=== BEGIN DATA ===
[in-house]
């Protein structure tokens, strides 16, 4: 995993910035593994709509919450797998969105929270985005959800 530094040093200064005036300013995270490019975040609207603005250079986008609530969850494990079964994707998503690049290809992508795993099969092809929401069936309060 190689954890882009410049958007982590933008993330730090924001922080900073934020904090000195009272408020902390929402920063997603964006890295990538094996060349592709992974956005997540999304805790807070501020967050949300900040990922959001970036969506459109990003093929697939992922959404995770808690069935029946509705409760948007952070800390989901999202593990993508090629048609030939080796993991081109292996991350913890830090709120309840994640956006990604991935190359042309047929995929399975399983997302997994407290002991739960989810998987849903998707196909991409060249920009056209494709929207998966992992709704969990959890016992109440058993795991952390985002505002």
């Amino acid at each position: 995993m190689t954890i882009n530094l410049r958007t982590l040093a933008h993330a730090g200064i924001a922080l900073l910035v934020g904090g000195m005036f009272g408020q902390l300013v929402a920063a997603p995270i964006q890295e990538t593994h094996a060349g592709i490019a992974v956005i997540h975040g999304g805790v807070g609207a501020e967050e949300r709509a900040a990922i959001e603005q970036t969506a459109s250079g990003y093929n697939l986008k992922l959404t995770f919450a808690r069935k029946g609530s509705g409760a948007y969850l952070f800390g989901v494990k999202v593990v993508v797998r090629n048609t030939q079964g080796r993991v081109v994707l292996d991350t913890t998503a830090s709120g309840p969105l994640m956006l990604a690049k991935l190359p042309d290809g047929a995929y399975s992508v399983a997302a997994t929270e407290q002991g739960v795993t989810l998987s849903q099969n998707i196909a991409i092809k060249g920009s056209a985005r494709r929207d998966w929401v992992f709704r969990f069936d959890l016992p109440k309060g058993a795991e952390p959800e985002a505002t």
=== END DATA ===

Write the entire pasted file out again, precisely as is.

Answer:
[in-house]
């Protein structure tokens, strides 16, 4: 995993910035593994709509919450797998969105929270985005959800 530094040093200064005036300013995270490019975040609207603005250079986008609530969850494990079964994707998503690049290809992508795993099969092809929401069936309060 190689954890882009410049958007982590933008993330730090924001922080900073934020904090000195009272408020902390929402920063997603964006890295990538094996060349592709992974956005997540999304805790807070501020967050949300900040990922959001970036969506459109990003093929697939992922959404995770808690069935029946509705409760948007952070800390989901999202593990993508090629048609030939080796993991081109292996991350913890830090709120309840994640956006990604991935190359042309047929995929399975399983997302997994407290002991739960989810998987849903998707196909991409060249920009056209494709929207998966992992709704969990959890016992109440058993795991952390985002505002």
């Amino acid at each position: 995993m190689t954890i882009n530094l410049r958007t982590l040093a933008h993330a730090g200064i924001a922080l900073l910035v934020g904090g000195m005036f009272g408020q902390l300013v929402a920063a997603p995270i964006q890295e990538t593994h094996a060349g592709i490019a992974v956005i997540h975040g999304g805790v807070g609207a501020e967050e949300r709509a900040a990922i959001e603005q970036t969506a459109s250079g990003y093929n697939l986008k992922l959404t995770f919450a808690r069935k029946g609530s509705g409760a948007y969850l952070f800390g989901v494990k999202v593990v993508v797998r090629n048609t030939q079964g080796r993991v081109v994707l292996d991350t913890t998503a830090s709120g309840p969105l994640m956006l990604a690049k991935l190359p042309d290809g047929a995929y399975s992508v399983a997302a997994t929270e407290q002991g739960v795993t989810l998987s849903q099969n998707i196909a991409i092809k060249g920009s056209a985005r494709r929207d998966w929401v992992f709704r969990f069936d959890l016992p109440k309060g058993a795991e952390p959800e985002a505002t």